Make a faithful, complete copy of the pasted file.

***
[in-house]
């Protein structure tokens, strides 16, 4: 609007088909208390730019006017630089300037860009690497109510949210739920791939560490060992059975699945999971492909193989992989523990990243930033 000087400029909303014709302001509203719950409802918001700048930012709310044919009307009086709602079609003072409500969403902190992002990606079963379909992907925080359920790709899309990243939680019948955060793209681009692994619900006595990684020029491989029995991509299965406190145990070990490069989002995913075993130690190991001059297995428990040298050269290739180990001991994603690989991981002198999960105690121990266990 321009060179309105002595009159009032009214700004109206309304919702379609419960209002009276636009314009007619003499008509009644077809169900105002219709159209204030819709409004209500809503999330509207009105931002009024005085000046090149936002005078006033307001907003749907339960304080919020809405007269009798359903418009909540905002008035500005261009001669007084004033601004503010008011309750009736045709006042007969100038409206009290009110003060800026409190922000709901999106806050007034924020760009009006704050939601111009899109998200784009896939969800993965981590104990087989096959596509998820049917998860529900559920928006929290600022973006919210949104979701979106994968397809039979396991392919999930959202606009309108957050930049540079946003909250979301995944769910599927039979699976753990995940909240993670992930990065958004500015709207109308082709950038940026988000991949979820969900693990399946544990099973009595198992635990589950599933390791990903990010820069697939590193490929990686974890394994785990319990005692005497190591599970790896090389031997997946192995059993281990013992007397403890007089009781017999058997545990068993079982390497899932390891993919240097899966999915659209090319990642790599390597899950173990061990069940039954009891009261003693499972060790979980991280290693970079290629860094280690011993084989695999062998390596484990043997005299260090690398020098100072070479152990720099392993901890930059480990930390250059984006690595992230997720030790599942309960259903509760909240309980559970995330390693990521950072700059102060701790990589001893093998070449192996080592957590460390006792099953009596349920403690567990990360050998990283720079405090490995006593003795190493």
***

[in-house]
């Protein structure tokens, strides 16, 4: 609007088909208390730019006017630089300037860009690497109510949210739920791939560490060992059975699945999971492909193989992989523990990243930033 000087400029909303014709302001509203719950409802918001700048930012709310044919009307009086709602079609003072409500969403902190992002990606079963379909992907925080359920790709899309990243939680019948955060793209681009692994619900006595990684020029491989029995991509299965406190145990070990490069989002995913075993130690190991001059297995428990040298050269290739180990001991994603690989991981002198999960105690121990266990 321009060179309105002595009159009032009214700004109206309304919702379609419960209002009276636009314009007619003499008509009644077809169900105002219709159209204030819709409004209500809503999330509207009105931002009024005085000046090149936002005078006033307001907003749907339960304080919020809405007269009798359903418009909540905002008035500005261009001669007084004033601004503010008011309750009736045709006042007969100038409206009290009110003060800026409190922000709901999106806050007034924020760009009006704050939601111009899109998200784009896939969800993965981590104990087989096959596509998820049917998860529900559920928006929290600022973006919210949104979701979106994968397809039979396991392919999930959202606009309108957050930049540079946003909250979301995944769910599927039979699976753990995940909240993670992930990065958004500015709207109308082709950038940026988000991949979820969900693990399946544990099973009595198992635990589950599933390791990903990010820069697939590193490929990686974890394994785990319990005692005497190591599970790896090389031997997946192995059993281990013992007397403890007089009781017999058997545990068993079982390497899932390891993919240097899966999915659209090319990642790599390597899950173990061990069940039954009891009261003693499972060790979980991280290693970079290629860094280690011993084989695999062998390596484990043997005299260090690398020098100072070479152990720099392993901890930059480990930390250059984006690595992230997720030790599942309960259903509760909240309980559970995330390693990521950072700059102060701790990589001893093998070449192996080592957590460390006792099953009596349920403690567990990360050998990283720079405090490995006593003795190493």